First, the NOTES indicate that Run A was conducted at a temperature of 63 F while the temperature during Run B was 74 F. Temperature can affect EV range, with collected data showing that EV range generally peaks at around 70-71F. This is due to a combination of the battery thermal management systems working to maintain an ideal temperature for the battery around that range, as well as the lower need for HVAC usage to maintain a comfortable interior temperature. The test notes indicate that “all acc on” for both tests, and Hardge has said in previous comments that this includes lights, radio, and even air conditioning. But the notes do not indicate what temperature the HVAC control was set to. A higher temperature would have the heater drawing more energy in Run A. To be fair, if the A/C was set to a lower temperature, then cooling would draw more energy for Run B. Without the details we are unable to assess the impact of the temperature difference.
Significant Fluctuations in Driving ProcedureBut the data does show that there were significant differences in how the van was driven between Run A and Run B. The speed for Run B remains essentially flatline between 44-45 mph for essentially the entire run, and it is most likely that cruise control was set to maintain this consistency. In contrast, the first half of Run A exhibits significant speed fluctuation, with speeds dropping as low as 33 mph and rising above 53 mph, including two sharp accelerations that increased speed by about 15 mph. Even without overlaying the light blue lines indicating the range of speed for Run B over the data for Run A the fluctuations are obvious.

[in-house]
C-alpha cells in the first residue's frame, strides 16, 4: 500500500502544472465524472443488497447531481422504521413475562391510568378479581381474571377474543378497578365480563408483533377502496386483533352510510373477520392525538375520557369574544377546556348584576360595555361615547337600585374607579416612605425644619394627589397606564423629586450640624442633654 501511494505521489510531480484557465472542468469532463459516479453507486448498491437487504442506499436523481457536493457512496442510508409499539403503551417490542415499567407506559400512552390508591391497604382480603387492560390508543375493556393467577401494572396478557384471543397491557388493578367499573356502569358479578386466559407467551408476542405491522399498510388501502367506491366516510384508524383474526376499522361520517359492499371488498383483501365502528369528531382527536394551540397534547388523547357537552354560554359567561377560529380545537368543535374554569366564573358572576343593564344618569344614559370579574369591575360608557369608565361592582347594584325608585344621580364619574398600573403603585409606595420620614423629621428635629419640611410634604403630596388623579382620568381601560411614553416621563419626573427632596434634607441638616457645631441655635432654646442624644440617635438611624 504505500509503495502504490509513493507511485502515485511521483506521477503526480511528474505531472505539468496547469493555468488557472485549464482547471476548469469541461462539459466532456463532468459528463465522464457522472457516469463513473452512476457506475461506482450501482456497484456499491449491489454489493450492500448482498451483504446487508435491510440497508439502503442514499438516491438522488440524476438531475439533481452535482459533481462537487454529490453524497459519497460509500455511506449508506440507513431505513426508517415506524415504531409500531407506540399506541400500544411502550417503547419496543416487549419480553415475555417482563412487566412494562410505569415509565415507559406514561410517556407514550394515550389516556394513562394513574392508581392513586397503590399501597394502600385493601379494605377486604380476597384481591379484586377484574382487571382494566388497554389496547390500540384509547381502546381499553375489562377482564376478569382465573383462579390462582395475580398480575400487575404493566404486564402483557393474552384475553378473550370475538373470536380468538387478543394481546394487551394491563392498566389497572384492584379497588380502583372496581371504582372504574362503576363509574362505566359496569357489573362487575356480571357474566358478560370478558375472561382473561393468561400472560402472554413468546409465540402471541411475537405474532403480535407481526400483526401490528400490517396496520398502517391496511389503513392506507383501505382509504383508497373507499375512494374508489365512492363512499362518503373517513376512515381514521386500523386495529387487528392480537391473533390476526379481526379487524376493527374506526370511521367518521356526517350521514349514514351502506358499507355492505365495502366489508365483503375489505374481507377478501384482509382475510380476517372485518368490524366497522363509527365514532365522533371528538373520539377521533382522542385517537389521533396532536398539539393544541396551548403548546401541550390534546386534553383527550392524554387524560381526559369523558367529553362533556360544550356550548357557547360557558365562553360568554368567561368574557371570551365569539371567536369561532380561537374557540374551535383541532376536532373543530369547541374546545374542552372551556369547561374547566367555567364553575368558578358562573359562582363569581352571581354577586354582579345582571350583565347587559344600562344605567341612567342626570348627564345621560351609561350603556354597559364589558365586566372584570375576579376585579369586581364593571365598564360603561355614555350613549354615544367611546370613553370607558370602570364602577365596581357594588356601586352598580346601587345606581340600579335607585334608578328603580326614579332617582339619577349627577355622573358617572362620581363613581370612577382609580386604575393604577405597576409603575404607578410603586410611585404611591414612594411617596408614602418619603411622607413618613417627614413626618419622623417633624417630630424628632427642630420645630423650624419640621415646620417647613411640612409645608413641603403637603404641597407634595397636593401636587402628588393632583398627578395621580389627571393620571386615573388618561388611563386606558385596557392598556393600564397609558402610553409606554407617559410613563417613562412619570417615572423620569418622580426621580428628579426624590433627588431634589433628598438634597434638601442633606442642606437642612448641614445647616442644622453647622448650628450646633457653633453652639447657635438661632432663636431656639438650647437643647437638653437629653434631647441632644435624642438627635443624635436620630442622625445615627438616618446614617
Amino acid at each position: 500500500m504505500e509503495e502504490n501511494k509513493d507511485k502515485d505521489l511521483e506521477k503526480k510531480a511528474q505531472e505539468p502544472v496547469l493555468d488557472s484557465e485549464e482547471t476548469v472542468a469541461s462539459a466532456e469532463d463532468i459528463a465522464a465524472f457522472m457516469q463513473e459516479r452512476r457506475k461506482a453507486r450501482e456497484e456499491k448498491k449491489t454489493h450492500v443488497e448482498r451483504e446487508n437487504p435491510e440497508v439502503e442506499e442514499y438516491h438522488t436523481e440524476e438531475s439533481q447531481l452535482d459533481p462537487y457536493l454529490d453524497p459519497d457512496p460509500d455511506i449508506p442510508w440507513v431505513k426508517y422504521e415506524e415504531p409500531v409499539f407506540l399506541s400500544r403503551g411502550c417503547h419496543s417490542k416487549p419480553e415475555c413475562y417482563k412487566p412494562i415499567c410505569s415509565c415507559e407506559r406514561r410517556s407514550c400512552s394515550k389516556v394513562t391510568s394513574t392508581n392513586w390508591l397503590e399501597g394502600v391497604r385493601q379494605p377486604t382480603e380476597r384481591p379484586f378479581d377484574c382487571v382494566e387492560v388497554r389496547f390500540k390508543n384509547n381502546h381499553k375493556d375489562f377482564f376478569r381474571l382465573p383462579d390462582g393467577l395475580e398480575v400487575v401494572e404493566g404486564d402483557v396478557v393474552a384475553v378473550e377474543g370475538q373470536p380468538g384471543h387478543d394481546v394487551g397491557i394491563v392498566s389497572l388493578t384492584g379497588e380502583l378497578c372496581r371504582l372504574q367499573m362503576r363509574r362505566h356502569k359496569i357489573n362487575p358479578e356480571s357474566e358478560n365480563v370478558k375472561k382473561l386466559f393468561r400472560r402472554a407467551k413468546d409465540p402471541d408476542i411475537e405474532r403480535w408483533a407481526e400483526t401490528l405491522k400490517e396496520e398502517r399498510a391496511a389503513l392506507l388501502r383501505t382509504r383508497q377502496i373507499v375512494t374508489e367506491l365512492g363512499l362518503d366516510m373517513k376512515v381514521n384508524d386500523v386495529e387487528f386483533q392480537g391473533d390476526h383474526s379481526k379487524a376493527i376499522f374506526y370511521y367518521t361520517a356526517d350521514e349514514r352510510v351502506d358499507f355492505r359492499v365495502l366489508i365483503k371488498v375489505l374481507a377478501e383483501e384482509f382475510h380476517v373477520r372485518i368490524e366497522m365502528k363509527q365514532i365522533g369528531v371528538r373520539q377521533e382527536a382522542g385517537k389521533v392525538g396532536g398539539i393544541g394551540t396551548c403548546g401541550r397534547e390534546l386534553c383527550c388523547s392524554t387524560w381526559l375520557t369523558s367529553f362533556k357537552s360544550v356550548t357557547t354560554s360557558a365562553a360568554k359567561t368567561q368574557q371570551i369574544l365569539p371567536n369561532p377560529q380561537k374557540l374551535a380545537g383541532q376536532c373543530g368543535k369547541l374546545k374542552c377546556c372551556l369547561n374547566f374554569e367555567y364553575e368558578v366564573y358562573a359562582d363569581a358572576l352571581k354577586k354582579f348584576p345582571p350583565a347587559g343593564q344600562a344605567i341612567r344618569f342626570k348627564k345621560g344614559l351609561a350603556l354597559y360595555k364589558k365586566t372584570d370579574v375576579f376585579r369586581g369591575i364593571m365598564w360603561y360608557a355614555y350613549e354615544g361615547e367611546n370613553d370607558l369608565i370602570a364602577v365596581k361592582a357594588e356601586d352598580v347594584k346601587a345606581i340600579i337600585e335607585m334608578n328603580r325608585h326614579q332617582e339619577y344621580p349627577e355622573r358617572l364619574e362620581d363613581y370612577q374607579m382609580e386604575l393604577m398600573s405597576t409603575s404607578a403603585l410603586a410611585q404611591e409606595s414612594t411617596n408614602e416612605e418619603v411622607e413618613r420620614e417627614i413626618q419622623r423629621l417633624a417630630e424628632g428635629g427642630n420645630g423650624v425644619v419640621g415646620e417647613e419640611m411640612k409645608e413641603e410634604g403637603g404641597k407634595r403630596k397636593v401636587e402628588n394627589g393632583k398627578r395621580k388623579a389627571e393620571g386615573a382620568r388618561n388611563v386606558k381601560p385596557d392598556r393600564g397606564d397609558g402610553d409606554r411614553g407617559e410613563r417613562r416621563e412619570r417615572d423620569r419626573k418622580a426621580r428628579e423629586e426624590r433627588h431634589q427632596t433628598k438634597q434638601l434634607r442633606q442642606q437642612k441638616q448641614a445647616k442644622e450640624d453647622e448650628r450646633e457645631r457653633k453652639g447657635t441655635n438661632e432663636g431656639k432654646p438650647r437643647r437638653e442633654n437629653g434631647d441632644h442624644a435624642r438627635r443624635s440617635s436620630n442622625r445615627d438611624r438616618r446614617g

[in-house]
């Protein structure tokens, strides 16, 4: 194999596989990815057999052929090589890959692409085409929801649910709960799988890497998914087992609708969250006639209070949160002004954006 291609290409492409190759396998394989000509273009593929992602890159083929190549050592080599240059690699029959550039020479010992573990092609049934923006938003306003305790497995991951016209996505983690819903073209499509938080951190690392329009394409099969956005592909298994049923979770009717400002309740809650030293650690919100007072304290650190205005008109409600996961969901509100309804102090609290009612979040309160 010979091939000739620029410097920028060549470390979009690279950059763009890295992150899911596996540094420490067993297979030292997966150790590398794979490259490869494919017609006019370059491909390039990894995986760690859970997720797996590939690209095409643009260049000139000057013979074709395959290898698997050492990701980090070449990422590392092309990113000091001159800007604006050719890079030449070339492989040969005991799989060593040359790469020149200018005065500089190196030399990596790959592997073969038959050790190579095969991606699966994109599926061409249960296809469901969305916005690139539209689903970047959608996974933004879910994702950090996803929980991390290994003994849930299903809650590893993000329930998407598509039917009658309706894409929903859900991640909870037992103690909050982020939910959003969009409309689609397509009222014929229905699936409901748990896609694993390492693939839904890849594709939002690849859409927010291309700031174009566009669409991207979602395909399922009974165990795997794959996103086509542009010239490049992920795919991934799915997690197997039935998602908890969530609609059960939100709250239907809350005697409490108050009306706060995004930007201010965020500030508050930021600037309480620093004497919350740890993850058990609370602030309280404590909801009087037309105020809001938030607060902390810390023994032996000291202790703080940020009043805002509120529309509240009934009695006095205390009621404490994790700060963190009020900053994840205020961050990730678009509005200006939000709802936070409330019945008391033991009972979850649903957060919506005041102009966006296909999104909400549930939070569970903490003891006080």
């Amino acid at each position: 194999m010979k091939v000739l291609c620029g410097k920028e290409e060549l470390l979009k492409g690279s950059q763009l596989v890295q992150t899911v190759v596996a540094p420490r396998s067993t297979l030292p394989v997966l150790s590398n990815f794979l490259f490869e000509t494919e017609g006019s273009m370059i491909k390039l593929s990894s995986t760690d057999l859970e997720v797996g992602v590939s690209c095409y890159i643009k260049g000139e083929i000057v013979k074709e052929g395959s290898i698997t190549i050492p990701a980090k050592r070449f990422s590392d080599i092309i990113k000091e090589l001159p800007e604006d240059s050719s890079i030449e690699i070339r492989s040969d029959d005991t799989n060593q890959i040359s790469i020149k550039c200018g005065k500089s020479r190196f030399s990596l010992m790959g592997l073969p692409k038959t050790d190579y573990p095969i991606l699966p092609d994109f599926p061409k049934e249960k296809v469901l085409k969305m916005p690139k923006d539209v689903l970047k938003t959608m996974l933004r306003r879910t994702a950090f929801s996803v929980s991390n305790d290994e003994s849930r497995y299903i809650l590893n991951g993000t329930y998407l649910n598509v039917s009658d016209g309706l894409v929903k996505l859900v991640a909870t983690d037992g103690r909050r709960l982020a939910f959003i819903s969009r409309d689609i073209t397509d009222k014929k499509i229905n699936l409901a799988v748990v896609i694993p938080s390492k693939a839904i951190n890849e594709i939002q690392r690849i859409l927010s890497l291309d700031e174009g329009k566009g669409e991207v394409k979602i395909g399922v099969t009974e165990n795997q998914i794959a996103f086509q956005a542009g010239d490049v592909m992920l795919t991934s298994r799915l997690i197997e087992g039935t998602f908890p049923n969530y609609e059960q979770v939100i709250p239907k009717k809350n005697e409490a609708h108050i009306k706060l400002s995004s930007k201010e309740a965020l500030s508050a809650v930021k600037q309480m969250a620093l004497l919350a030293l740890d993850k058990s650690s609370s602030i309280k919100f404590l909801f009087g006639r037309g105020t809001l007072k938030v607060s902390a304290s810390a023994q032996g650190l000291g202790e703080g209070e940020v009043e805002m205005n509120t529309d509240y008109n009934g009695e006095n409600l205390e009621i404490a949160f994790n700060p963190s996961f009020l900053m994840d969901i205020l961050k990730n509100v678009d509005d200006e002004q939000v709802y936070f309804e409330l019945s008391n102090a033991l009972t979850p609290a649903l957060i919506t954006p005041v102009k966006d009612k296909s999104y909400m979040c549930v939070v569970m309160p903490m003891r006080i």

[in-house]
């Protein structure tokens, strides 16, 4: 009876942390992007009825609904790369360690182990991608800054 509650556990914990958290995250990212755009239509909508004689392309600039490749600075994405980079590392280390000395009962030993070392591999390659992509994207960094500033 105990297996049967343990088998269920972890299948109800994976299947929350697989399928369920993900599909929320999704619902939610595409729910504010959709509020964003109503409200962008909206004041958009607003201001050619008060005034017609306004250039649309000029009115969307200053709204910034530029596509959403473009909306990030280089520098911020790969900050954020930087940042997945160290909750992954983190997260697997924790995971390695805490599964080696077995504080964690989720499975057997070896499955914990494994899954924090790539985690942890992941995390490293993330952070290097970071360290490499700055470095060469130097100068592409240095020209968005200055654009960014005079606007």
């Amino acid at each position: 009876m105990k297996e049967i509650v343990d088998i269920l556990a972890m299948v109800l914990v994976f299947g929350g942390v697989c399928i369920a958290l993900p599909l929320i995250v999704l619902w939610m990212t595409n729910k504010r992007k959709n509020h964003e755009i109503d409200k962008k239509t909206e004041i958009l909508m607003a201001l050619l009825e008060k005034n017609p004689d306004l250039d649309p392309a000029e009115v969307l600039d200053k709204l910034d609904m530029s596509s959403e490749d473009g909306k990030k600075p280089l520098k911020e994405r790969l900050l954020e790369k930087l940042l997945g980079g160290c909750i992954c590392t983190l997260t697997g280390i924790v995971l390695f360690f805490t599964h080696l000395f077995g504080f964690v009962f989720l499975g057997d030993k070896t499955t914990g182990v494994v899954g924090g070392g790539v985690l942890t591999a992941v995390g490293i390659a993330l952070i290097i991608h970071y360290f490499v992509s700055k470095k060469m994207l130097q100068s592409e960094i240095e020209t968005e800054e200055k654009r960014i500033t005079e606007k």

Fluctuating speeds can significantly affect energy consumption and range for an EV. This study showed that:
Driving speed oscillations negatively influence energy consumption of BEVs. The larger the oscillations, the higher the energy consumption. While small oscillations of 0.1 m/s^2 don’t significantly influence energy consumption, larger oscillations of 0.3 m/s^2 do (with a gain of 14% for eco-drivers, 37% for normal drivers and 53% for aggressive drivers).Repeatedly accelerating and decelerating uses up considerably more energy than travelling at a constant rate of speed, causing up to 53% higher energy consumption according to that study. Those who have driven EVs for an extended amount of time know personally how different driving styles can impact efficiency. The exact same car driven over the exact same route in different manners can result in meaningful differences in the expected range (this very unofficial test showed a difference of 7% in battery charge from just a 30 mile drive).